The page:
Perhaps you’ve had this experience…you’re seeing a healthcare provider (nurse, physician, imaging technician, lab technician for example) and they aren’t familiar with neuroendocrine cancer (aka neuroendocrine tumor or NET). Even mentioning Steve Jobs or Aretha Franklin gets the response “I thought they had pancreatic cancer.” Or you’re talking with friends who have never heard of NET. Part of our experience of living with a rare cancer – and a mostly invisible disease at that – is having the opportunity to help educate others about NET and increase awareness. Why does greater awareness matter?
I think back to my original symptoms that started around the year 1999 when I was forty-two years old. Severe abdominal pain and bloating led me to the closest ER where I was given morphine to ease the pain. I thought I had food poisoning and didn’t think anything else of it. When it happened again a few months later, the same experience repeated: morphine in ER, return home, and rest. My primary care physician referred me to a gastrointestinal (GI) specialist. I was given a prescription for an anti-spasmodic and sent home. The abdominal pain/bloating/ER cycle happened repeatedly over a period of six years without any orders for imaging until another GI physician ordered a CT scan which led to my diagnosis. It turns out my small intestine was partially obstructed by a slow-growing tumor that had metastasized to my liver.
NET patients had an average of almost twelve healthcare visits before being properly diagnosed.
Unfortunately, my story is not uncommon. The Global NET Patient Survey published by the International Neuroendocrine Cancer Alliance (INCA) revealed some statistics regarding the number of years from onset of symptoms to diagnosis and the number of healthcare professionals seen before receiving a diagnosis. In the survey, the average number of years from onset of symptoms to diagnosis is fifty-two months! Sadly, 58% are metastatic at the time of diagnosis. NET patients had an average of almost twelve healthcare visits before being properly diagnosed.
Each one of us has the ability to help change those numbers in our own community. There are opportunities to share more about NET and add one more person to the extended global family of NET awareness.
Consider how we might work together to complete this cycle:
For those of us who have gone through a period of misdiagnosis, we know all too well how important this communication is.
Here are some suggested ideas, starting with healthcare providers. Please send us your suggestions so we can make this a more NET-friendly world and help others get diagnosed early in their disease.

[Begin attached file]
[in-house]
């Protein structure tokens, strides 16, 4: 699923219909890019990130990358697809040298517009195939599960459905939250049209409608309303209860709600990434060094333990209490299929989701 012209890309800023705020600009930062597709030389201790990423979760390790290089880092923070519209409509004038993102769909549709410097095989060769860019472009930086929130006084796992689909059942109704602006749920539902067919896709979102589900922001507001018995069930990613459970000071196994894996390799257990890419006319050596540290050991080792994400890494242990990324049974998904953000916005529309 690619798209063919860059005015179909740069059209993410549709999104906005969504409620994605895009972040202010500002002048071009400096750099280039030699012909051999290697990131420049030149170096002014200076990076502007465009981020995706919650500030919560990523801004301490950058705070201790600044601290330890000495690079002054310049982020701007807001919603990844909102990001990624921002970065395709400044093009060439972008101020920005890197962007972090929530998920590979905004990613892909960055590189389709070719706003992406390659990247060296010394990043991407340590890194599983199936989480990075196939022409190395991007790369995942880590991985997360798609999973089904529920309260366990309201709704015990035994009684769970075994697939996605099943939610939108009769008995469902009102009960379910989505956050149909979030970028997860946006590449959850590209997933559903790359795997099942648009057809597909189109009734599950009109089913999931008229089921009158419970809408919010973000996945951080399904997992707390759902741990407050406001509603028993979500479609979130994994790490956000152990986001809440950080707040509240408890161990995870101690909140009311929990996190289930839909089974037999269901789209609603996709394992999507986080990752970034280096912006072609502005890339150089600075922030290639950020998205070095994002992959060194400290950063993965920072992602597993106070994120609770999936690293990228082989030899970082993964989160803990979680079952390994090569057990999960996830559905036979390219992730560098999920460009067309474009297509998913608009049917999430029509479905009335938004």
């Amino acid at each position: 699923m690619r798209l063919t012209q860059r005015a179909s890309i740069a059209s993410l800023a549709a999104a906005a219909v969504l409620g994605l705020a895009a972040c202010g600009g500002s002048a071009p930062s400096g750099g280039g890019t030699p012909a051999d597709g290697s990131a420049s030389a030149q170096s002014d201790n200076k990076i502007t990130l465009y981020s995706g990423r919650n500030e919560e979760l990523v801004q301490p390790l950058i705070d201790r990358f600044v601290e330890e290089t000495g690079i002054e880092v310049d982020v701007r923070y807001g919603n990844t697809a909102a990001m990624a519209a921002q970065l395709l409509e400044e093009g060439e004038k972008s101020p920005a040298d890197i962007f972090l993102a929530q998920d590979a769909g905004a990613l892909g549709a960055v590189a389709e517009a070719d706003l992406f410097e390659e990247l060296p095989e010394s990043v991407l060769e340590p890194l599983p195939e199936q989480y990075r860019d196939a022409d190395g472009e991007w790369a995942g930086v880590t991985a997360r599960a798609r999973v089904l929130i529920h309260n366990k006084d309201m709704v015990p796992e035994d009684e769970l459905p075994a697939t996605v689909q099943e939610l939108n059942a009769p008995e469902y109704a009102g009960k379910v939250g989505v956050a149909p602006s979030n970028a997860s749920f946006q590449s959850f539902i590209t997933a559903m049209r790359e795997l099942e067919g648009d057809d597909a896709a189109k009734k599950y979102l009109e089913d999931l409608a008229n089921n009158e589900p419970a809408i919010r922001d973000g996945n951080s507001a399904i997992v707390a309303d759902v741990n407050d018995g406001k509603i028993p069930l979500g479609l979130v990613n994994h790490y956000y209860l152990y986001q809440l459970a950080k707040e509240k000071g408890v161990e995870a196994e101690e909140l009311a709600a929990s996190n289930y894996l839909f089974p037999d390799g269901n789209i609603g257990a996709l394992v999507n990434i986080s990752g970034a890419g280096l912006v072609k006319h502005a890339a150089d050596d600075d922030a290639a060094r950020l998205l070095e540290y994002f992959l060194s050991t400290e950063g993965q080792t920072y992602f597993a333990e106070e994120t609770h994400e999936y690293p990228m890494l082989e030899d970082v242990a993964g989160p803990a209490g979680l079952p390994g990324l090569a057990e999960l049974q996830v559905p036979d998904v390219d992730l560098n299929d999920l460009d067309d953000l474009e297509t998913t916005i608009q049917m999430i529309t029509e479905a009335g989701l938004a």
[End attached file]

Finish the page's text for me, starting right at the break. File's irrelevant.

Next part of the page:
1. Bring NET materials to your physicians and healthcare providers.
The Healing NET Foundation offers a “Neuroendocrine Tumors: A Primer for Healthcare Professionals." This booklet summarizes NET information, ways to recognize it and treat it. Bring a copy to all of your appointments as a way to help communicate with your providers.
LACNETS Rack Cards – These cards contain information on LACNETS with links to the LACNETS website for educational videos and resources. If you’d like rack cards shipped directly to you, please email events@LACNETS.org.
NET VITALS – This is a communication tool for physicians & patients with the top 20 questions vital to understanding neuroendocrine cancer. It is helpful for patients to understand NET terminology and for physicians to learn important terms in treating NET patients. Fill it out and bring your completed NET VITALS to your appointment(s)!
2. Invite your healthcare providers to a LACNETS monthly meeting.
Saturday, September 12th at City of Hope – Insurance
Tuesday, October 8th – Cedars-Sinai
Sunday, November 10th - International NET Cancer Day – City of Hope
3. Fundraising! Let's get creative!
Social Media - Creating a fundraiser on Facebook is super easy and a great way to reach a wide audience. Create one for your birthday, special occasion, or just because it will help people understand neuroendocrine cancer! In 3 easy steps, you can set up a Fundraising Campaign. Start by searching for LACNETS in the list of non-profits.
Ask your favorite local business if they will support a NET Awareness Day by contributing a percentage of sales.
Hold a bake sale on your block.
Share your story! If you’re open to being public about your NET experience, these personal stories are often the most touching and remembered articles and videos. Don’t forget to reach out to your local TV station, newspaper organization and local medical organizations to represent NET!
Some good places to start:
We can do this together! And truly make a difference!
One of the most heartwarming experiences of the LACNETS meetings is reaching more patients. The stories of patients meeting other patients, meeting new friends and sharing their journeys inspire others. Sometimes, a NET patient’s spouse or family member might attend a LACNETS meeting alone and then bring the person living with NET to a later meeting. We are always grateful to learn that we have helped in their medical journey. Let’s complete the circle and give back to our healthcare professionals by sharing everything we’ve learned!
Towards a more NET-fluent world.
A gift of any size supports LACNETS’ free of charge programs and services. LACNETS is a 501(c)3 non-profit. Donations are tax-deductible. Tax ID # 20-0062062.
Written by Giovanna Joyce Imbesi
LACNETS Founder & Patient Advocate